Merry Christmas to those who are celebrating. Last night, just 5 miles from my home, tens of thousands of (western) Christian pilgrims congregated in Manger Square, Bethlehem, to celebrate Christmas. Eastern Christians will do the same thirteen days from now, on January 6, which is December 25 according to the Julian calendar. The main event last night (televised around the world) was the Roman Catholic Midnight Mass which took place in the Church of St. Catherine. This is a Crusader structure that is attached to the real deal: the Church of the Nativity, a rare example of a Byzantine basilica in the Holy Land that is still standing. It is a magnificent building. Like the Church of the Holy Sepulchre, it was first built by the Empress Helena following her famous fact-finding mission to the Holy Land in 326-28. But unlike the Church of the Holy Sepulchre which was destroyed in 614, in 1009, and again in 1808, the Church of the Nativity pretty much looks as it did when Justinian renovated it in the 6th century. Apparently what saved it from the huge wave of destruction by the Persians in 614 were its mosaics depicting the Magi (wise men from the East), which convinced the conquerors it was not a church. Beneath the basilica is the church's raison d'être: a crypt containing the Nativity Grotto, the cave where Jesus was born. Cave? This is quite unlike the traditional images of Jesus in a wooden barn seen in nativity scenes (crèches) across Europe and North America.
How authentic is the Nativity Grotto in Bethlehem? It depends on what one means by "authentic". The historical Jesus was probably born in Nazareth, not Bethlehem. The earliest gospel, Mark, refers to him many times as "the Nazarene" and contains no birth account at all. It simply assumes that he was born in the same place where he spent his childhood. The two later gospels that do contain a Bethlehem birth scene, Matthew and Luke, clearly do so to imbue Jesus with the necessary Davidic qualities of the Messiah (cf. Micah 5:1). But these two gospels do not mention the birth taking place in a cave. Matthew says it was in a "house", while Luke mentions "a manger, because there was no place for them in the inn." The latter is the inspiration for the barnyard nativity scenes we are used to seeing at this time of year. So in terms of real-world authenticity, this site falls short. But there is a different kind of authenticity which comes from generations of pilgrims venerating a site. Let us call this imagined authenticity. In these terms, the Nativity Grotto is as authentic as they come. Pilgrims have been coming to pray at this cave since the third century (at least).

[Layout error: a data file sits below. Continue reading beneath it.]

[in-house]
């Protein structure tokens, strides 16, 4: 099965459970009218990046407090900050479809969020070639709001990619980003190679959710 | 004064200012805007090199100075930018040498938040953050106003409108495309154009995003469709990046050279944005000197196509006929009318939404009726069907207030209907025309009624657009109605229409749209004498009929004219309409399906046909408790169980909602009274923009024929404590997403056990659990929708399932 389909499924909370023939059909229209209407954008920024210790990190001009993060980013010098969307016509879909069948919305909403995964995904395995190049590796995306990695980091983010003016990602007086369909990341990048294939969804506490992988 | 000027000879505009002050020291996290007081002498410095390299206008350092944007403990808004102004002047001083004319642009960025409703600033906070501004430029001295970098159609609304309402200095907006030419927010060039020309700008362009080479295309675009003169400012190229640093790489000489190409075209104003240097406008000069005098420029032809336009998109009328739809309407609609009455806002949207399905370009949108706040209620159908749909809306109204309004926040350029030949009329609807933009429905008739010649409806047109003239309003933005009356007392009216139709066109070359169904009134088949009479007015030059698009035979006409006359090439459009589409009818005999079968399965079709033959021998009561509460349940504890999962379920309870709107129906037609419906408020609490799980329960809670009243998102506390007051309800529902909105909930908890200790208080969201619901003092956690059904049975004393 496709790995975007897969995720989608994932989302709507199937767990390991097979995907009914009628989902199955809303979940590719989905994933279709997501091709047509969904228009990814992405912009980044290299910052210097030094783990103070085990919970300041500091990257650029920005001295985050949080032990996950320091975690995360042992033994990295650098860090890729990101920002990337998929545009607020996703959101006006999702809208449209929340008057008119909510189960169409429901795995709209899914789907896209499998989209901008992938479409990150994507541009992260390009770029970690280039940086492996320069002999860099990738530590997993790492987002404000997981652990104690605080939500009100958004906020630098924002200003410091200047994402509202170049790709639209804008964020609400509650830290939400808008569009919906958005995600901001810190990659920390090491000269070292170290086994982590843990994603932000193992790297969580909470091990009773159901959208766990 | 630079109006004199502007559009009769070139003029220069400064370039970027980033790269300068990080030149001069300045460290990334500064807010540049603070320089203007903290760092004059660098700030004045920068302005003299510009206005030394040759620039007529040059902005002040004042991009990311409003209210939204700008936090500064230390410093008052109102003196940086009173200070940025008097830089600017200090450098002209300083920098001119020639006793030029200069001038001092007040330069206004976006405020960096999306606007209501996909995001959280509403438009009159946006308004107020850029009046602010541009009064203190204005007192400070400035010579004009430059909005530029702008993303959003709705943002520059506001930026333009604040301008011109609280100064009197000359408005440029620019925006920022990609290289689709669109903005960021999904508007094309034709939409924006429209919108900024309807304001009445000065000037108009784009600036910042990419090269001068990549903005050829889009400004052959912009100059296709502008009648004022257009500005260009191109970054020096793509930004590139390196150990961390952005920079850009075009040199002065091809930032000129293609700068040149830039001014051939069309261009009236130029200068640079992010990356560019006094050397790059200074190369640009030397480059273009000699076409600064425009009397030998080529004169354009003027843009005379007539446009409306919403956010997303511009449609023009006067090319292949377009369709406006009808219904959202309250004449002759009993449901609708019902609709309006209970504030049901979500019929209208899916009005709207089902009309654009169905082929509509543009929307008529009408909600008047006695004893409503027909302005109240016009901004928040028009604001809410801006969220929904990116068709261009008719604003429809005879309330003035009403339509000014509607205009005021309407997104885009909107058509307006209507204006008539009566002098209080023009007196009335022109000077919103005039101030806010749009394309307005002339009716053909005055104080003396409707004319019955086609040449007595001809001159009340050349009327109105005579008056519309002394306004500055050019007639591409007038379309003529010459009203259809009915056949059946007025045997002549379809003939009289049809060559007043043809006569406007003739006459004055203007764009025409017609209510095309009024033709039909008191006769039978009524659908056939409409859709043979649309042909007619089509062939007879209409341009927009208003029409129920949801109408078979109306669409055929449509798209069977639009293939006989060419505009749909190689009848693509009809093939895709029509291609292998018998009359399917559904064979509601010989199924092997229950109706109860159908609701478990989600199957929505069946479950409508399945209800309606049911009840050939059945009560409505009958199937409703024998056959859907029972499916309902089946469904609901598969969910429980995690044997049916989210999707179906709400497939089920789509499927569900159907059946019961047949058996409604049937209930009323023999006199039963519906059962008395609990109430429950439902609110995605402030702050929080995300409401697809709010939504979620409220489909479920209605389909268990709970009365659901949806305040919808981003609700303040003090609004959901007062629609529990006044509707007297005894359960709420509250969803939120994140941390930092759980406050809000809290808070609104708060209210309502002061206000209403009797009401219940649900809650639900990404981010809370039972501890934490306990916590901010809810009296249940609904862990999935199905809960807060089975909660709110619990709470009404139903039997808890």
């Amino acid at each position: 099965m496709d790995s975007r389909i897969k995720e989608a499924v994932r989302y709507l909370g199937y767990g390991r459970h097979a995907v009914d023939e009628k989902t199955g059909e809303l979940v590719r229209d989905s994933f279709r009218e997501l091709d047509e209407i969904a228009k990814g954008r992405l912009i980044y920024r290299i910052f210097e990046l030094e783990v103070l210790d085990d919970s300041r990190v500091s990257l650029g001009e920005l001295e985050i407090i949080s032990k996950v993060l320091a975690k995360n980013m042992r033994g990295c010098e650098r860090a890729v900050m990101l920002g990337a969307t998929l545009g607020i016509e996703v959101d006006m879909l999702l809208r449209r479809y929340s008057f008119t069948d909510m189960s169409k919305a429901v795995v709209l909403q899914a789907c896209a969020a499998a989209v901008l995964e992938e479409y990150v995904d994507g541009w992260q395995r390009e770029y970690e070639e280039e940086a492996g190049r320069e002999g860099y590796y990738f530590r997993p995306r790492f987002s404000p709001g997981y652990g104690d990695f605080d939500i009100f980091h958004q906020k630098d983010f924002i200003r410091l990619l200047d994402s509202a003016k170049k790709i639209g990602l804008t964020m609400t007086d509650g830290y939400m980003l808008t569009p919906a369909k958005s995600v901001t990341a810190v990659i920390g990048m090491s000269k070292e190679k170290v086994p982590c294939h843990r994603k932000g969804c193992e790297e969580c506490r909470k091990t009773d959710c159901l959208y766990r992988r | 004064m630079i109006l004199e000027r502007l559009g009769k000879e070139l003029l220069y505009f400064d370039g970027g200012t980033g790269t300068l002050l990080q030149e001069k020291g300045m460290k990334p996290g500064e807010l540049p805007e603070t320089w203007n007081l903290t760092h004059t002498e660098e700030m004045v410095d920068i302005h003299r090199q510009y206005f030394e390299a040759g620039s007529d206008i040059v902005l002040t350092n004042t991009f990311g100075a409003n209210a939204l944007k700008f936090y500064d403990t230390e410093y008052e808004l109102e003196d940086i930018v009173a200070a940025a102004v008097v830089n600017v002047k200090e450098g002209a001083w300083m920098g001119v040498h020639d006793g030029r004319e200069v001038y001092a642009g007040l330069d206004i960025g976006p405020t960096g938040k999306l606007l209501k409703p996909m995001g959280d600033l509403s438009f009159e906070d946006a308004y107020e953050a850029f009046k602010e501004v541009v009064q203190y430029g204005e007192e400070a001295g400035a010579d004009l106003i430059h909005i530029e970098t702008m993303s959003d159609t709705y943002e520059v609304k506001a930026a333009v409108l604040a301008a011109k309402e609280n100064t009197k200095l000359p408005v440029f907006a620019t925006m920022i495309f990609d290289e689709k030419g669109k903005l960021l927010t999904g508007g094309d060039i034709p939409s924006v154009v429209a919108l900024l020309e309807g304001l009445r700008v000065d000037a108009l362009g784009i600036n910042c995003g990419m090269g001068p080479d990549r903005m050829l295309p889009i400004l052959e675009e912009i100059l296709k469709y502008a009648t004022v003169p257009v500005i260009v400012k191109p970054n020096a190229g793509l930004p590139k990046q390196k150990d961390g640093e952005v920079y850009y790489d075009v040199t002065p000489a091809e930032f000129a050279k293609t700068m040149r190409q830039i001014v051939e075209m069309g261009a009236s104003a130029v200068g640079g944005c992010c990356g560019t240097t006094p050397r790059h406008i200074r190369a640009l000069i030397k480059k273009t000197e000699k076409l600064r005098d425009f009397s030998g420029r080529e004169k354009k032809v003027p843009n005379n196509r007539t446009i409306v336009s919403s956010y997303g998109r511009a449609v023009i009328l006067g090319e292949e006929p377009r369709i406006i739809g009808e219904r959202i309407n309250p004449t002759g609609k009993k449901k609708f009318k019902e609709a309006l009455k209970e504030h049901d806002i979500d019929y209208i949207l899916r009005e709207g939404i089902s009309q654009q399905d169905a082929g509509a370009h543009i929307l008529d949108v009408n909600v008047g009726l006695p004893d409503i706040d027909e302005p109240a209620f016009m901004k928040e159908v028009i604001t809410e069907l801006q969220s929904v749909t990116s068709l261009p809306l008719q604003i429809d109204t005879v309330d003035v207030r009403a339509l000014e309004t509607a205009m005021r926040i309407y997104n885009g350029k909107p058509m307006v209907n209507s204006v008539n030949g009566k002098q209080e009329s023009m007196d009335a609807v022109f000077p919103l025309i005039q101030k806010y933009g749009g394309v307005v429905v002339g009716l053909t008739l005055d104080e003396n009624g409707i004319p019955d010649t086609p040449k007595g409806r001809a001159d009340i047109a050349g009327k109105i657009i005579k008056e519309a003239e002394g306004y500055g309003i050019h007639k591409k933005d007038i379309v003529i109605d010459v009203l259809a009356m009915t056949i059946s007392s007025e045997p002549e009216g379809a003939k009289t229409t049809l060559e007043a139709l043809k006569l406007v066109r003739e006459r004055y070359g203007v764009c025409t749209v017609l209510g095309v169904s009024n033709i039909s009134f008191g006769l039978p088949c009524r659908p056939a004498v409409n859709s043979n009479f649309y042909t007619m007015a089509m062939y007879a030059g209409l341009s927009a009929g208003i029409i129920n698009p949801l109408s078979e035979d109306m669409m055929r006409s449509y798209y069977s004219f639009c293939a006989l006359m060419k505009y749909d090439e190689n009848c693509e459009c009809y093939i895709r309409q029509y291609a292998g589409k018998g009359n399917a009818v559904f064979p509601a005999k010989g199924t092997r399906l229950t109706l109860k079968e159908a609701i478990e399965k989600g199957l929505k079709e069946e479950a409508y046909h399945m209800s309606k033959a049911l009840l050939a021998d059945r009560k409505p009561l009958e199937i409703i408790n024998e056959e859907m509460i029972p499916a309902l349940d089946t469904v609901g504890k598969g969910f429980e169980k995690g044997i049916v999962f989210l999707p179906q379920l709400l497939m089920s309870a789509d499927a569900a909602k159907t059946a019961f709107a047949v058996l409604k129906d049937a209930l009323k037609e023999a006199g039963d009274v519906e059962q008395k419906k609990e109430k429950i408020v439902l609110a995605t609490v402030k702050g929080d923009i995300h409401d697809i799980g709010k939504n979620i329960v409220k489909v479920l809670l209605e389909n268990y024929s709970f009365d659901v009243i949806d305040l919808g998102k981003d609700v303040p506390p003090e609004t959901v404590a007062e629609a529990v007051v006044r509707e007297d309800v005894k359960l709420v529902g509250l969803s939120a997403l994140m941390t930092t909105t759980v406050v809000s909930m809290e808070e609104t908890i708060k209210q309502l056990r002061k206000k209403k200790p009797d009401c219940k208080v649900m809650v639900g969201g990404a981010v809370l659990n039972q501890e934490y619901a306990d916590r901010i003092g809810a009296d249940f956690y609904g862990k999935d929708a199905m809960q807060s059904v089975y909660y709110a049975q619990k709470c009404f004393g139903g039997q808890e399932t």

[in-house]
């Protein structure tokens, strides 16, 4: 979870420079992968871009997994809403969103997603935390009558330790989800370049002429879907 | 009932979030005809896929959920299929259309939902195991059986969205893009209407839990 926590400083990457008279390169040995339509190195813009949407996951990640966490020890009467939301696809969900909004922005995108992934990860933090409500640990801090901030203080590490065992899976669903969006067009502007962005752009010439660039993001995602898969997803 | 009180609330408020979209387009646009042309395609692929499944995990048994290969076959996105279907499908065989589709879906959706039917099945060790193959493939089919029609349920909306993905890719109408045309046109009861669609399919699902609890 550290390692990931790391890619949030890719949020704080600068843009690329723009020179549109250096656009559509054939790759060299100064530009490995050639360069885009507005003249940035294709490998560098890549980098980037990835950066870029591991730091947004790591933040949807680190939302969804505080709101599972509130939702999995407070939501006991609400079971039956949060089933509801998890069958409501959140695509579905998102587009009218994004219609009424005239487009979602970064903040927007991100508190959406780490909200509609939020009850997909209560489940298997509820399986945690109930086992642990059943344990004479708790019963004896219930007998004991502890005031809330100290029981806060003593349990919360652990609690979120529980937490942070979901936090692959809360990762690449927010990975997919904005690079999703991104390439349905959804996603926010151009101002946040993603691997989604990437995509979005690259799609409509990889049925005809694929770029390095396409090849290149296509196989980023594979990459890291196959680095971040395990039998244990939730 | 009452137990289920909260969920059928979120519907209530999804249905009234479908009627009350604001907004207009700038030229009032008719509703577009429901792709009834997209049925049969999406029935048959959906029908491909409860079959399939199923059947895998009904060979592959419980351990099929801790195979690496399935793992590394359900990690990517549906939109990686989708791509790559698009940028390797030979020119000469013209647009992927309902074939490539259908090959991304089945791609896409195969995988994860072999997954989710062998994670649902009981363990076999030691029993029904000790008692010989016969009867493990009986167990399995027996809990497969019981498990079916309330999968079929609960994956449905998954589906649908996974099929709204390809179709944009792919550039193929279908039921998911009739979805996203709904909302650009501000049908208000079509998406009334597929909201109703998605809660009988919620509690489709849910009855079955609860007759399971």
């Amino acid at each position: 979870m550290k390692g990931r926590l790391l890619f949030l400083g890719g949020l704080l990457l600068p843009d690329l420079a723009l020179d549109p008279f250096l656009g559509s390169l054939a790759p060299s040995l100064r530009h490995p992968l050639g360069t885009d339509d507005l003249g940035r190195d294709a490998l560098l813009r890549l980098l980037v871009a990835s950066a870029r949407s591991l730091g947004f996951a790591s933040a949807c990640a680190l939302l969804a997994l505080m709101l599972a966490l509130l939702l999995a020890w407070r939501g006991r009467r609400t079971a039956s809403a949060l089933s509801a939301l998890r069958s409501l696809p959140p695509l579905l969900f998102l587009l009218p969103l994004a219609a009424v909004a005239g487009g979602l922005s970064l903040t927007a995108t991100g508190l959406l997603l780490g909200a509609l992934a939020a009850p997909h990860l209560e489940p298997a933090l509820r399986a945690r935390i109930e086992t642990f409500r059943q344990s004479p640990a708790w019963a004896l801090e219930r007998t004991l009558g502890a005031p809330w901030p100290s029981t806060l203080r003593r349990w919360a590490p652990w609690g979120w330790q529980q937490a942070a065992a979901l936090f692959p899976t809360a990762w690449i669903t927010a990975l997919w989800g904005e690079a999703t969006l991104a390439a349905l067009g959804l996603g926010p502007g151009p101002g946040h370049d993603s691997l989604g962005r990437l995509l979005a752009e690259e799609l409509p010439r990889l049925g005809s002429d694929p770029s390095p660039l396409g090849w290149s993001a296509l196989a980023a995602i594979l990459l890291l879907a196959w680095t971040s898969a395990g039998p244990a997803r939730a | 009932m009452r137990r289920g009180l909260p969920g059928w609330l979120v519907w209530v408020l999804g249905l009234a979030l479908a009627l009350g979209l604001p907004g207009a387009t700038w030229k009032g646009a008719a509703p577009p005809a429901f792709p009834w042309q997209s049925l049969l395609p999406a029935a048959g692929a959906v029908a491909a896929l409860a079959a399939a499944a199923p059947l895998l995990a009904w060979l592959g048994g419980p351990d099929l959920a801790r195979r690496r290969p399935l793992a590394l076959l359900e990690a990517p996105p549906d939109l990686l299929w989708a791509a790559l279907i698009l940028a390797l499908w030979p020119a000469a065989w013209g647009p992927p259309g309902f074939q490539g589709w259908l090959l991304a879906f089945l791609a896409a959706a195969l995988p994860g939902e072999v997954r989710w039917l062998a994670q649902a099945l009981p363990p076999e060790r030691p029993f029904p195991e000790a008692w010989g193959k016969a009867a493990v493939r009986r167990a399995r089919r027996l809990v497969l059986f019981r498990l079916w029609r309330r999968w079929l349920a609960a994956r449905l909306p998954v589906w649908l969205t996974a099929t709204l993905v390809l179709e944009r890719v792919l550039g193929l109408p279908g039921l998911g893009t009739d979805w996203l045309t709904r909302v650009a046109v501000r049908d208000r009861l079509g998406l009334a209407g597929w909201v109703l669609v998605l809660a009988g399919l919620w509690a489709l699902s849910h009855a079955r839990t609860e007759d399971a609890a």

So where does the idea of a nativity cave come from? Two second century Christian texts - Justin's Dialogue with Trypho and the Protoevangelium of James - describe the birth of Jesus in a cave. We don't know where Justin's information comes from, but the fact that he mentions the cave is significant. In his Dialogue (78.5), Justin is very bothered by the fact that Trypho the Jew regards Jesus as yet another magician belonging to one the many mystery cults prevalent in the Roman Empire. The idea of a nativity cave is a big problem for Justin because it is very similar to the underground caves used for Mithraic initiation rites. So instead, Justin introduces the cave as a fulfillment of Hebrew Scripture. Isaiah 33:14 asks “Who among us can live with the devouring fire?" the answer to which is the righteous one, who is described as follows:
"he will live on the heights, his refuge will be the fortresses of rocks"
הוּא מְרוֹמִים יִשְׁכֹּן, מְצָדוֹת סְלָעִים מִשְׂגַּבּוֹ
Fortunately for Justin, the Septuagint alters the words of this verse to read, "he shall dwell in the lofty cave of the strong rock."
οὗτος οἰκήσει ἐν ὑψηλῷ σπηλαίῳ πέτρας ἰσχυρᾶς
The use of the word "cave" (spelaion) here provides Justin with the perfect defense against the charge of Mithraism. Jesus was born in a cave not because his parents were followers of a secretive underground mystery cult, but because he is the righteous one who "can live with the everlasting burning". Justin is thus the earliest author to write about the birth of Jesus in a cave, but he does not tell us anything about the cave's appearance in his own day.